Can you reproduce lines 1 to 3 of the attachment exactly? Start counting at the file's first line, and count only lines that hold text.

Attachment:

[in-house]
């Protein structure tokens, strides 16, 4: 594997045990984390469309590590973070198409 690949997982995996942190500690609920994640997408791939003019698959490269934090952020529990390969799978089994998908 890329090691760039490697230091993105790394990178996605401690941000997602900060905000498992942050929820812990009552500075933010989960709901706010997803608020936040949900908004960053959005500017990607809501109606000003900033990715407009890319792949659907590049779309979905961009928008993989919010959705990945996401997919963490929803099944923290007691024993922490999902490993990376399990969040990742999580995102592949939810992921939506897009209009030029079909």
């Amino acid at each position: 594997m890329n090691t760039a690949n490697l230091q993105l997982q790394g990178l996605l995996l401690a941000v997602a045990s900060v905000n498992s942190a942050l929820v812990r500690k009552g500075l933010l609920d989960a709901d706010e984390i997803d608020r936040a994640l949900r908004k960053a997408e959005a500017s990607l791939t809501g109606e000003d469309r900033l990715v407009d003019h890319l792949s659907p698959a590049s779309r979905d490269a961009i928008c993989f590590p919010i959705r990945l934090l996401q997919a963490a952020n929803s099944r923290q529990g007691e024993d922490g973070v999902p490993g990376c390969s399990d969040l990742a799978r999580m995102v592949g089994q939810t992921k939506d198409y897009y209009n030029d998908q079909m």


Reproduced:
[in-house]
């Protein structure tokens, strides 16, 4: 594997045990984390469309590590973070198409 690949997982995996942190500690609920994640997408791939003019698959490269934090952020529990390969799978089994998908 890329090691760039490697230091993105790394990178996605401690941000997602900060905000498992942050929820812990009552500075933010989960709901706010997803608020936040949900908004960053959005500017990607809501109606000003900033990715407009890319792949659907590049779309979905961009928008993989919010959705990945996401997919963490929803099944923290007691024993922490999902490993990376399990969040990742999580995102592949939810992921939506897009209009030029079909």
């Amino acid at each position: 594997m890329n090691t760039a690949n490697l230091q993105l997982q790394g990178l996605l995996l401690a941000v997602a045990s900060v905000n498992s942190a942050l929820v812990r500690k009552g500075l933010l609920d989960a709901d706010e984390i997803d608020r936040a994640l949900r908004k960053a997408e959005a500017s990607l791939t809501g109606e000003d469309r900033l990715v407009d003019h890319l792949s659907p698959a590049s779309r979905d490269a961009i928008c993989f590590p919010i959705r990945l934090l996401q997919a963490a952020n929803s099944r923290q529990g007691e024993d922490g973070v999902p490993g990376c390969s399990d969040l990742a799978r999580m995102v592949g089994q939810t992921k939506d198409y897009y209009n030029d998908q079909m």